These include aeschynite as well as xenotime.
One has to know what they are looking for as the samples available will be many times nondescript, but they are interesting finds for purist collectors.
Just remember to handle any collections carefully and maybe put them in a small lead box.
Some can be radioactive, which will set off alarm bells at an airport.
In the same general proximity of Buena Vista, going about 20 minutes further south, one will get to Ruby Mountain.
It’s a hike to the prime hunting area, but not strenuous.
For folks who are big fans of obsidian, this is worth the trip.
At about the halfway point up the peak, there will be an outcropping.
This particular location has a sizable deposit of perlite and obsidian in it.
Folks can also find garnet and rhyolite in the immediate area, and a careful eye may even turn up a stray topaz crystal or two.
Most of it has been scoured by years of people visiting before, but there’s still some samples to be had any given day.
Note, part of the location is private land, so be careful where you go surveying without permission.
This location is a bit more for the experienced rockhounder who has the ability to read the weather well and avoid bad situations.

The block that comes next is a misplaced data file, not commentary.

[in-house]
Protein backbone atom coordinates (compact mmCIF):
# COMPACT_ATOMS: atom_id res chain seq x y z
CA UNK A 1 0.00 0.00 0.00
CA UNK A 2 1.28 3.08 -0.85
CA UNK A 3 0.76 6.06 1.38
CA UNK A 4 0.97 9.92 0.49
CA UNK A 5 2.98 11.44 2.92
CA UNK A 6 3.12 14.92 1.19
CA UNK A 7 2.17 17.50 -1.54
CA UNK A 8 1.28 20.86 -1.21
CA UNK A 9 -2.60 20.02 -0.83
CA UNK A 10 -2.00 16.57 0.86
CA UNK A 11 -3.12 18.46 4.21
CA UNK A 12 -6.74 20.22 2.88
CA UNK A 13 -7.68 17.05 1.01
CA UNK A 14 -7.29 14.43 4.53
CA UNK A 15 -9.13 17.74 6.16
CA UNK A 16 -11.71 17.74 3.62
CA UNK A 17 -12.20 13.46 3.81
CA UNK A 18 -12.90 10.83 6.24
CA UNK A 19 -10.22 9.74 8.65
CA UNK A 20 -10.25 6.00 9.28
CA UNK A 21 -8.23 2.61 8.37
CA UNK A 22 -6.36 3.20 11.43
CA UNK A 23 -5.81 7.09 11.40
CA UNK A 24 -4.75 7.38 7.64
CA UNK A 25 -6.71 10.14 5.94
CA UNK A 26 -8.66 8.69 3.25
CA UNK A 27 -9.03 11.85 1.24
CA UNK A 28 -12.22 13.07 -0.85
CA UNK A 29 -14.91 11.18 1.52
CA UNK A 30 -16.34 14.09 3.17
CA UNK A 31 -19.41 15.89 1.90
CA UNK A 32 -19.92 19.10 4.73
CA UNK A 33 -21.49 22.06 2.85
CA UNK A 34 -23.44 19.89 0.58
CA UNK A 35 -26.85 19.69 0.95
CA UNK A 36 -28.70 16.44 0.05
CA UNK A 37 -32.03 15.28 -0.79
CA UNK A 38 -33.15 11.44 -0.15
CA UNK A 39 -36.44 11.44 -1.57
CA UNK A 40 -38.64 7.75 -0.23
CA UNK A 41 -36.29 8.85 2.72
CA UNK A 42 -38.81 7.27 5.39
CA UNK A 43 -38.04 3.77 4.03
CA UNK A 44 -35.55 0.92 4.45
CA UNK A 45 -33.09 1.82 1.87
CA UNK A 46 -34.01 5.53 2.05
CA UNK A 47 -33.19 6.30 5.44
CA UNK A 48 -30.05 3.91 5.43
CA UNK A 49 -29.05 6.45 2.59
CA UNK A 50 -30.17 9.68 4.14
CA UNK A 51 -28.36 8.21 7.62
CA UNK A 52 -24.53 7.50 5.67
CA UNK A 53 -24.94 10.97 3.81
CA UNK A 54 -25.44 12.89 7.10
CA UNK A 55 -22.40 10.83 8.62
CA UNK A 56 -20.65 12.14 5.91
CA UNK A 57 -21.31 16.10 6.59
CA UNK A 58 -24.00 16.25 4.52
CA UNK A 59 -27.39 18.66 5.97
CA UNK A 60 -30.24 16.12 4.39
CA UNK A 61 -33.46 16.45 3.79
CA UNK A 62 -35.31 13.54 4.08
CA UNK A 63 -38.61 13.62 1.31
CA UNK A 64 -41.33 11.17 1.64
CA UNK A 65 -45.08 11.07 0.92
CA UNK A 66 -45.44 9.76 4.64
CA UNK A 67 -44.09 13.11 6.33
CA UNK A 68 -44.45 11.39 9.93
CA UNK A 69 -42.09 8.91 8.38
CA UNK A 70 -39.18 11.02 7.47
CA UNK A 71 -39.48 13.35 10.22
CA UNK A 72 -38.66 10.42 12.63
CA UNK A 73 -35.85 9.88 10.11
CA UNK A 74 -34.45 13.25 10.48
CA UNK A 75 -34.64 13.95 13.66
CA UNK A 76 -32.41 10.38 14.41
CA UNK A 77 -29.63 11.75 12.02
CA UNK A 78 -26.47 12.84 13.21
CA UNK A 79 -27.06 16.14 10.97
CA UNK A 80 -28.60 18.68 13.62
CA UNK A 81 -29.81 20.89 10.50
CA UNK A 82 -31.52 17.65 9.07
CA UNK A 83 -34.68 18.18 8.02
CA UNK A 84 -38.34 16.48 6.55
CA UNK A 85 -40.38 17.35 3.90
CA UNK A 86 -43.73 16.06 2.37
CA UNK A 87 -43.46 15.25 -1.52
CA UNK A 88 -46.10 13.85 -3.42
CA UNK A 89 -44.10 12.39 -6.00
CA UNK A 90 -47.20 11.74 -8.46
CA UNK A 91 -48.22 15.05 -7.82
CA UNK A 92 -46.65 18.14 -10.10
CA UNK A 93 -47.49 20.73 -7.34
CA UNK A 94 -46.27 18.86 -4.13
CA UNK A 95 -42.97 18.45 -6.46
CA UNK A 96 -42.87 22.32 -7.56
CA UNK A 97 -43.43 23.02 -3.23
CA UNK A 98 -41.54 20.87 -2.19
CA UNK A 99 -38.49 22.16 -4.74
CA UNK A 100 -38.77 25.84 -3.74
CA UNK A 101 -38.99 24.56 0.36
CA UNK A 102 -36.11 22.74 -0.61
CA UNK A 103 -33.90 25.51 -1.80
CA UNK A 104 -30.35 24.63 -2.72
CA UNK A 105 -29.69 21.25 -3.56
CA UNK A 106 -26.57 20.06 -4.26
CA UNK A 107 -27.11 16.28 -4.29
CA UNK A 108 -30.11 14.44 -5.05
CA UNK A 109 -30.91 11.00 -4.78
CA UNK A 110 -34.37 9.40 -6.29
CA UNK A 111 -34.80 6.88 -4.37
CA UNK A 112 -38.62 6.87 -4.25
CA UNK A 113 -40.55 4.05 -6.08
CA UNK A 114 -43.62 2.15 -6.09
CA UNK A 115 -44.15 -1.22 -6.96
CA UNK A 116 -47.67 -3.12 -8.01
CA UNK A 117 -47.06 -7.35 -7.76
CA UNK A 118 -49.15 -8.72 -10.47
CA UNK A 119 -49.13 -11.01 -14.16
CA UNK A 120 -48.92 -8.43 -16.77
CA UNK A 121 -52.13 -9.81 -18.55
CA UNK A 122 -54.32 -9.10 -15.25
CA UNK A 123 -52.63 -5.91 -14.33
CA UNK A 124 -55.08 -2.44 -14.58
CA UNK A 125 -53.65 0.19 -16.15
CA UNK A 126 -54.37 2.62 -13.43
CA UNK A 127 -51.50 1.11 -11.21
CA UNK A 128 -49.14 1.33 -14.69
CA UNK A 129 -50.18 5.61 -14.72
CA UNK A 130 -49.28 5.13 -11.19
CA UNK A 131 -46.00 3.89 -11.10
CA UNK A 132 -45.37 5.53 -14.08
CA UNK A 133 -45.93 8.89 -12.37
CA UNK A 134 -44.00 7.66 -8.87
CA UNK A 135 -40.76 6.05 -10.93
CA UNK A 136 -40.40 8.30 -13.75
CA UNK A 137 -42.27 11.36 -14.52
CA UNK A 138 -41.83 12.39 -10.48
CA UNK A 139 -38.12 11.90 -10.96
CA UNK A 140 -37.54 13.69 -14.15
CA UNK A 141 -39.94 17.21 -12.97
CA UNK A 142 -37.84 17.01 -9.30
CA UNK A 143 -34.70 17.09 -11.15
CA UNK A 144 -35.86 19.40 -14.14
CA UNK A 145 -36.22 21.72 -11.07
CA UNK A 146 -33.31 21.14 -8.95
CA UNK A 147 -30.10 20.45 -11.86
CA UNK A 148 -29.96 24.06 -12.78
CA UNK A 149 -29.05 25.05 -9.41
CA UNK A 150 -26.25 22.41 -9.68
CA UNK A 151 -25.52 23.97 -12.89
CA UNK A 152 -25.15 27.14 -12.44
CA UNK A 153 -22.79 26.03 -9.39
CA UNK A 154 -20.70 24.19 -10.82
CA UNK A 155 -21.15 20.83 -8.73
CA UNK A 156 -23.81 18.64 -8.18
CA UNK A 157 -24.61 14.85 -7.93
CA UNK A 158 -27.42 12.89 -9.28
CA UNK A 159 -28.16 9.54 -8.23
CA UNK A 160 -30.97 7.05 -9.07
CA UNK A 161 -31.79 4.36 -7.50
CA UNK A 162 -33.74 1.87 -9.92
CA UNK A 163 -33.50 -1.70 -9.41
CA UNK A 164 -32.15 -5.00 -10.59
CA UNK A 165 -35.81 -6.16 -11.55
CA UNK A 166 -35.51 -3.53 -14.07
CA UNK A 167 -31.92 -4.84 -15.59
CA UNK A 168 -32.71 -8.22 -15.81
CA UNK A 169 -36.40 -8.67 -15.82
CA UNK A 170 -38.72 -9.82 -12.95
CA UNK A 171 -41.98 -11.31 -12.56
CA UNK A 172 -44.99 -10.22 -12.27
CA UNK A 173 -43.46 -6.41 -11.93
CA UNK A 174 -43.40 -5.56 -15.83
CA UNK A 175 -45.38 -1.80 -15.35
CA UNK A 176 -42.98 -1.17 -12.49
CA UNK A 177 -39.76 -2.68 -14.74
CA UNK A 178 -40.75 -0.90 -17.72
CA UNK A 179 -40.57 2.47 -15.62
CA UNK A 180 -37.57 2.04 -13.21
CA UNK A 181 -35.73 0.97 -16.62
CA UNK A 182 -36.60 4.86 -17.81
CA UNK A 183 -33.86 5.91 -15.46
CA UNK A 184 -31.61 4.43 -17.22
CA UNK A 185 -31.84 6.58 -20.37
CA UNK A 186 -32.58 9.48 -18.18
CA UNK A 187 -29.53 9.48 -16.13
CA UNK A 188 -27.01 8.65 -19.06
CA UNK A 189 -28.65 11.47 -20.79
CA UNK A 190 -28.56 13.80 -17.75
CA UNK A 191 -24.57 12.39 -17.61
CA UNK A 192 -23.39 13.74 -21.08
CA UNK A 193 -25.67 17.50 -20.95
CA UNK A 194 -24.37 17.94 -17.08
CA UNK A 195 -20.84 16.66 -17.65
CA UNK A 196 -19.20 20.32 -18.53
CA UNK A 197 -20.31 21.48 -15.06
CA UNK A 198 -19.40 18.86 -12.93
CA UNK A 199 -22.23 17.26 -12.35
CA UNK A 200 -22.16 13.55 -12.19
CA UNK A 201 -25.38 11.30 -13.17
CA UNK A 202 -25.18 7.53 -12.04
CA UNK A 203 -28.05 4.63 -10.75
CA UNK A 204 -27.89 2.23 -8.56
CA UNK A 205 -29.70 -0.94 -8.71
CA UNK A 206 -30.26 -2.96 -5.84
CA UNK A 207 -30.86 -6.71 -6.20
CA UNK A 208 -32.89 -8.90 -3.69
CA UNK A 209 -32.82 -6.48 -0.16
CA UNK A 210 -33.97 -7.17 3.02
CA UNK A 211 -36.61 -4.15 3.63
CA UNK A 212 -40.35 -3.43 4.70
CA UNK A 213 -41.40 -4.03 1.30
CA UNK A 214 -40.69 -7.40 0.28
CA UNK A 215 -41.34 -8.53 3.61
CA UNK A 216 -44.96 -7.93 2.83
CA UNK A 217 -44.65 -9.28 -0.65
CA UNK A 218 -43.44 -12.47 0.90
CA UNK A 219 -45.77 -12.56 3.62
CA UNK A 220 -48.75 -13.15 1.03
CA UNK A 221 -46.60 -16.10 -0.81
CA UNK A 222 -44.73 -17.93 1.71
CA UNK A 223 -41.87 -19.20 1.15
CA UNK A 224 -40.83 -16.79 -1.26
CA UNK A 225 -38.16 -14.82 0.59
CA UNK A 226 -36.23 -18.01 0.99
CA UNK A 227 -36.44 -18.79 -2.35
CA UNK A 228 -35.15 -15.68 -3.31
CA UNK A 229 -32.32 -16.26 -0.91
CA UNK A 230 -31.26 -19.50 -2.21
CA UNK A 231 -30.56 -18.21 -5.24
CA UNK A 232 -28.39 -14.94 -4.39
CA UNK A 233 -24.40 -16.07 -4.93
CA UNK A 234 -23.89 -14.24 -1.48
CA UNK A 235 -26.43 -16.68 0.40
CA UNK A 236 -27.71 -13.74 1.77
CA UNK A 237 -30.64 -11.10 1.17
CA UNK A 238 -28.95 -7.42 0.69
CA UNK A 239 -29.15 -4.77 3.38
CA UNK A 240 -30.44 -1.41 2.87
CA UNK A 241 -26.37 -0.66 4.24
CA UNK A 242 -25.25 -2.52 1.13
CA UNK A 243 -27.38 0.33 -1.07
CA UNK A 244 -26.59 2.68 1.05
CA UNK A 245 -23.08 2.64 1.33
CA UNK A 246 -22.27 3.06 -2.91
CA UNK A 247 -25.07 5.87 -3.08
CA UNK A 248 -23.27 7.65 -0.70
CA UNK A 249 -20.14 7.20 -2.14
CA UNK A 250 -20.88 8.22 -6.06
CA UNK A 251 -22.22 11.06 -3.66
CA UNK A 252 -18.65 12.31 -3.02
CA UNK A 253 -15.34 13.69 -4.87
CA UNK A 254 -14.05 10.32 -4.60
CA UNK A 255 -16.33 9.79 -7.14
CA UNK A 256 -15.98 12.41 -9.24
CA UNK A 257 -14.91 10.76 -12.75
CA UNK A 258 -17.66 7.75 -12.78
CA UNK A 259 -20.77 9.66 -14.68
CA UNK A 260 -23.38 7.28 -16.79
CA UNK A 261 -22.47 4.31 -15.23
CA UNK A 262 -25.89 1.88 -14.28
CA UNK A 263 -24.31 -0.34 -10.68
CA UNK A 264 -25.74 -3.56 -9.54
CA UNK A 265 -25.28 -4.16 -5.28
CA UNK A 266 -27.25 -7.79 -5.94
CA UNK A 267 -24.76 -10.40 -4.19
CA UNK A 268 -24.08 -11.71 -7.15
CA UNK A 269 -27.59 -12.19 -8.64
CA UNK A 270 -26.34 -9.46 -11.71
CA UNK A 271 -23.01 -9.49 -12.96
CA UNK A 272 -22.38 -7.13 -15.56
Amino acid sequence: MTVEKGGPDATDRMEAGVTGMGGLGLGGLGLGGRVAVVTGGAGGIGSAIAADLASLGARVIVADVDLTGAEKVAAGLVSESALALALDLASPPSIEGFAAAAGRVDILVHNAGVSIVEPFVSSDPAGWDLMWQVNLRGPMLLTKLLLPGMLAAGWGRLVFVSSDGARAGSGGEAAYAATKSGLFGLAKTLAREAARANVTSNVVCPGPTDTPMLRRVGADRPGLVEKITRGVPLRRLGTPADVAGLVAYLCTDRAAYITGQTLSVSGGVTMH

The location is hard to get to, blocked most times of the year, and folks shouldn’t even try going hunting here without knowing the area or having a local, experienced guide.
After all that trouble, however, the payoff can be notable.
This location is famous for sizable aquamarine finds that collectors love to have in their collection and be able to tell a story about it as well.
Mount Antero is a bit of a drive to the southwest of Denver, so plan to make a weekend of the trip.
Other Colorado Locations Southwest of Denver
- Salida – Sitting southwest of Denver, Salida was a well known quarry and mining area. The town still has plenty of access to the locations and provides easy, walking zones for rock hounding.
- Midway Springs – In the same area as Salida, Midway offers deposits of aragonite, especially with bright red and bright white samples. Some deposits have even formed speleotherms.